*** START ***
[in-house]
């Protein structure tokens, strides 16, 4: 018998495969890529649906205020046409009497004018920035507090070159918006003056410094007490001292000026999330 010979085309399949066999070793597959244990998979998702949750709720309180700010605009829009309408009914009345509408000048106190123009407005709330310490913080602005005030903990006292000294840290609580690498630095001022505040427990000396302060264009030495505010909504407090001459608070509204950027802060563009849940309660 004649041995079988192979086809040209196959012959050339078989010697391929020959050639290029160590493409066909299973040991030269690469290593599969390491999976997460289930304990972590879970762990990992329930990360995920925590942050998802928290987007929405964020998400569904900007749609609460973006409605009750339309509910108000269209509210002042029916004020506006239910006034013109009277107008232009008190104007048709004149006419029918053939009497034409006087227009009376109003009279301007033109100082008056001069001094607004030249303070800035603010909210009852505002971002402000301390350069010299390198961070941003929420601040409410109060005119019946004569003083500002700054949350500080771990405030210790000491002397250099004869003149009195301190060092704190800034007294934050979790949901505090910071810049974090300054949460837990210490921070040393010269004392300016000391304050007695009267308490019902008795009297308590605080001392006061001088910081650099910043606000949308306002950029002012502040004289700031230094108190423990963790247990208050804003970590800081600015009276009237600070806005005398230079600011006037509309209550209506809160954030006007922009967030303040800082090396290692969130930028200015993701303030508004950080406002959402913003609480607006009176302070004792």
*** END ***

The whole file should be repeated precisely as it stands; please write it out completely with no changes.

[in-house]
């Protein structure tokens, strides 16, 4: 018998495969890529649906205020046409009497004018920035507090070159918006003056410094007490001292000026999330 010979085309399949066999070793597959244990998979998702949750709720309180700010605009829009309408009914009345509408000048106190123009407005709330310490913080602005005030903990006292000294840290609580690498630095001022505040427990000396302060264009030495505010909504407090001459608070509204950027802060563009849940309660 004649041995079988192979086809040209196959012959050339078989010697391929020959050639290029160590493409066909299973040991030269690469290593599969390491999976997460289930304990972590879970762990990992329930990360995920925590942050998802928290987007929405964020998400569904900007749609609460973006409605009750339309509910108000269209509210002042029916004020506006239910006034013109009277107008232009008190104007048709004149006419029918053939009497034409006087227009009376109003009279301007033109100082008056001069001094607004030249303070800035603010909210009852505002971002402000301390350069010299390198961070941003929420601040409410109060005119019946004569003083500002700054949350500080771990405030210790000491002397250099004869003149009195301190060092704190800034007294934050979790949901505090910071810049974090300054949460837990210490921070040393010269004392300016000391304050007695009267308490019902008795009297308590605080001392006061001088910081650099910043606000949308306002950029002012502040004289700031230094108190423990963790247990208050804003970590800081600015009276009237600070806005005398230079600011006037509309209550209506809160954030006007922009967030303040800082090396290692969130930028200015993701303030508004950080406002959402913003609480607006009176302070004792």